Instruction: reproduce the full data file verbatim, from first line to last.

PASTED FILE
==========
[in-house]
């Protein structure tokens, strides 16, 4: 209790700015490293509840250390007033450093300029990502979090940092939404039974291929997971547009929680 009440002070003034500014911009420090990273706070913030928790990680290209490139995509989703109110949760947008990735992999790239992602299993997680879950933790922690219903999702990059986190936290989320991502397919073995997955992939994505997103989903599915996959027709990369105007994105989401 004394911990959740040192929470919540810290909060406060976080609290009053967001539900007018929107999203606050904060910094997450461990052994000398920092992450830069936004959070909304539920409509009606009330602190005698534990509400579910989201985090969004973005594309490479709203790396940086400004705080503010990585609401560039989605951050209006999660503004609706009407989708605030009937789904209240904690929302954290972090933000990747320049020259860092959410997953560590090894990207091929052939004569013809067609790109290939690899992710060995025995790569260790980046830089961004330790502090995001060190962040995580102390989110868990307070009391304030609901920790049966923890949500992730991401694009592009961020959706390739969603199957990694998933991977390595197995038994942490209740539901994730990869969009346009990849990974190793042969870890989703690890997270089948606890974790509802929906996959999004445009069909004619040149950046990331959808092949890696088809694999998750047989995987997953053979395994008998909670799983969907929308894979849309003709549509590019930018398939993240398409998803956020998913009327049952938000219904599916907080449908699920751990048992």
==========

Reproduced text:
[in-house]
């Protein structure tokens, strides 16, 4: 209790700015490293509840250390007033450093300029990502979090940092939404039974291929997971547009929680 009440002070003034500014911009420090990273706070913030928790990680290209490139995509989703109110949760947008990735992999790239992602299993997680879950933790922690219903999702990059986190936290989320991502397919073995997955992939994505997103989903599915996959027709990369105007994105989401 004394911990959740040192929470919540810290909060406060976080609290009053967001539900007018929107999203606050904060910094997450461990052994000398920092992450830069936004959070909304539920409509009606009330602190005698534990509400579910989201985090969004973005594309490479709203790396940086400004705080503010990585609401560039989605951050209006999660503004609706009407989708605030009937789904209240904690929302954290972090933000990747320049020259860092959410997953560590090894990207091929052939004569013809067609790109290939690899992710060995025995790569260790980046830089961004330790502090995001060190962040995580102390989110868990307070009391304030609901920790049966923890949500992730991401694009592009961020959706390739969603199957990694998933991977390595197995038994942490209740539901994730990869969009346009990849990974190793042969870890989703690890997270089948606890974790509802929906996959999004445009069909004619040149950046990331959808092949890696088809694999998750047989995987997953053979395994008998909670799983969907929308894979849309003709549509590019930018398939993240398409998803956020998913009327049952938000219904599916907080449908699920751990048992």